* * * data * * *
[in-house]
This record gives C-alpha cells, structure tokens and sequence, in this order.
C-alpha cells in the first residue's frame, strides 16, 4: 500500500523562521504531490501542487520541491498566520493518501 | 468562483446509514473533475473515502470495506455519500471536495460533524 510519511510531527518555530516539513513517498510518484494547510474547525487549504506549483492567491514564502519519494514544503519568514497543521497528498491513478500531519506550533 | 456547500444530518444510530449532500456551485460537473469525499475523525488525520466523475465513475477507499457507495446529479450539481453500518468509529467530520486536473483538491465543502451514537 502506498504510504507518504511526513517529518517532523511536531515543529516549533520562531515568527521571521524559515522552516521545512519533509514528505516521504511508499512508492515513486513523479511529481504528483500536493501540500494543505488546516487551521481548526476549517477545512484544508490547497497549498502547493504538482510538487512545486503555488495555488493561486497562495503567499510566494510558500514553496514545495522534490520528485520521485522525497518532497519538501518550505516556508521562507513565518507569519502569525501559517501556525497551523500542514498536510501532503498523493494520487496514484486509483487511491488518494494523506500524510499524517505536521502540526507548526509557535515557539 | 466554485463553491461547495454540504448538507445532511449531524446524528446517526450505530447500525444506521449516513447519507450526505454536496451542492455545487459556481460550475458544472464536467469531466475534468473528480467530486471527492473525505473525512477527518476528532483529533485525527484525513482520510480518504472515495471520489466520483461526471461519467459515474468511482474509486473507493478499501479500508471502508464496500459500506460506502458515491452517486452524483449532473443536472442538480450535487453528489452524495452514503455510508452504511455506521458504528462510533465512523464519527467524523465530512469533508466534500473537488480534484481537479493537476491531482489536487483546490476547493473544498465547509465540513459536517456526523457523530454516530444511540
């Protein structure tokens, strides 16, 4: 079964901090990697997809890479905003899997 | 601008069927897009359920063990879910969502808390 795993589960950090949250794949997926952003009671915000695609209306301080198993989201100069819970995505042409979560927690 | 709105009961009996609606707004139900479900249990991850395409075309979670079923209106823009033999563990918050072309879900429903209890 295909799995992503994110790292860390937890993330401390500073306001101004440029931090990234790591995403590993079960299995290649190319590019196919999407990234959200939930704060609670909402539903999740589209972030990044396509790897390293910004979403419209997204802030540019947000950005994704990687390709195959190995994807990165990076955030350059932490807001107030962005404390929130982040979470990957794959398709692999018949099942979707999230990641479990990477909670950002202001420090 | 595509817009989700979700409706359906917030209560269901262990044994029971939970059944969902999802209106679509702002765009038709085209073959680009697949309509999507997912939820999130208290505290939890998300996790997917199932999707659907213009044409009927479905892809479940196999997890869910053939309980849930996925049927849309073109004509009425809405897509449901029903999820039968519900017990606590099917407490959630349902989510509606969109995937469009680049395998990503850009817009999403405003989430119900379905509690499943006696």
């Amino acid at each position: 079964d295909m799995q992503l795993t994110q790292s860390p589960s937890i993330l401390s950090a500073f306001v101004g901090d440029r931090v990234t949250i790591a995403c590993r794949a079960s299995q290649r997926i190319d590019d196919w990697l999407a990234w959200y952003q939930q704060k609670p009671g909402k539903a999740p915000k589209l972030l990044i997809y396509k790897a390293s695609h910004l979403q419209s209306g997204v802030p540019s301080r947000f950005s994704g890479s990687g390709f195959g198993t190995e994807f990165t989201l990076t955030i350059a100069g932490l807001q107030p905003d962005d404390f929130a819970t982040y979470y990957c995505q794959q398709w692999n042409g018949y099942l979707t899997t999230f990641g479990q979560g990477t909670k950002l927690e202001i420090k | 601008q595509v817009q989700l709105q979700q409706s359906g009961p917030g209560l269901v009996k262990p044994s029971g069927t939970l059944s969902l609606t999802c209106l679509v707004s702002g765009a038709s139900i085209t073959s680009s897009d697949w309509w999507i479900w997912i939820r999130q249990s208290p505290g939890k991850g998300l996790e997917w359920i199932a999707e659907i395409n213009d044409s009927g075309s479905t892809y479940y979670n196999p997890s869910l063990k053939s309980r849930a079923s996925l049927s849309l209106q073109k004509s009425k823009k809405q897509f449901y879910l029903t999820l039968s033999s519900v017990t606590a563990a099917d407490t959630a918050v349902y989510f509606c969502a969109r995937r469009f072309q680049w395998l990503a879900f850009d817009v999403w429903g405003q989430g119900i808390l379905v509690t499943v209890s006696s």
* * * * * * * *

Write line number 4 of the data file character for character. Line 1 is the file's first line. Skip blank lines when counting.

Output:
């Protein structure tokens, strides 16, 4: 079964901090990697997809890479905003899997 | 601008069927897009359920063990879910969502808390 795993589960950090949250794949997926952003009671915000695609209306301080198993989201100069819970995505042409979560927690 | 709105009961009996609606707004139900479900249990991850395409075309979670079923209106823009033999563990918050072309879900429903209890 295909799995992503994110790292860390937890993330401390500073306001101004440029931090990234790591995403590993079960299995290649190319590019196919999407990234959200939930704060609670909402539903999740589209972030990044396509790897390293910004979403419209997204802030540019947000950005994704990687390709195959190995994807990165990076955030350059932490807001107030962005404390929130982040979470990957794959398709692999018949099942979707999230990641479990990477909670950002202001420090 | 595509817009989700979700409706359906917030209560269901262990044994029971939970059944969902999802209106679509702002765009038709085209073959680009697949309509999507997912939820999130208290505290939890998300996790997917199932999707659907213009044409009927479905892809479940196999997890869910053939309980849930996925049927849309073109004509009425809405897509449901029903999820039968519900017990606590099917407490959630349902989510509606969109995937469009680049395998990503850009817009999403405003989430119900379905509690499943006696």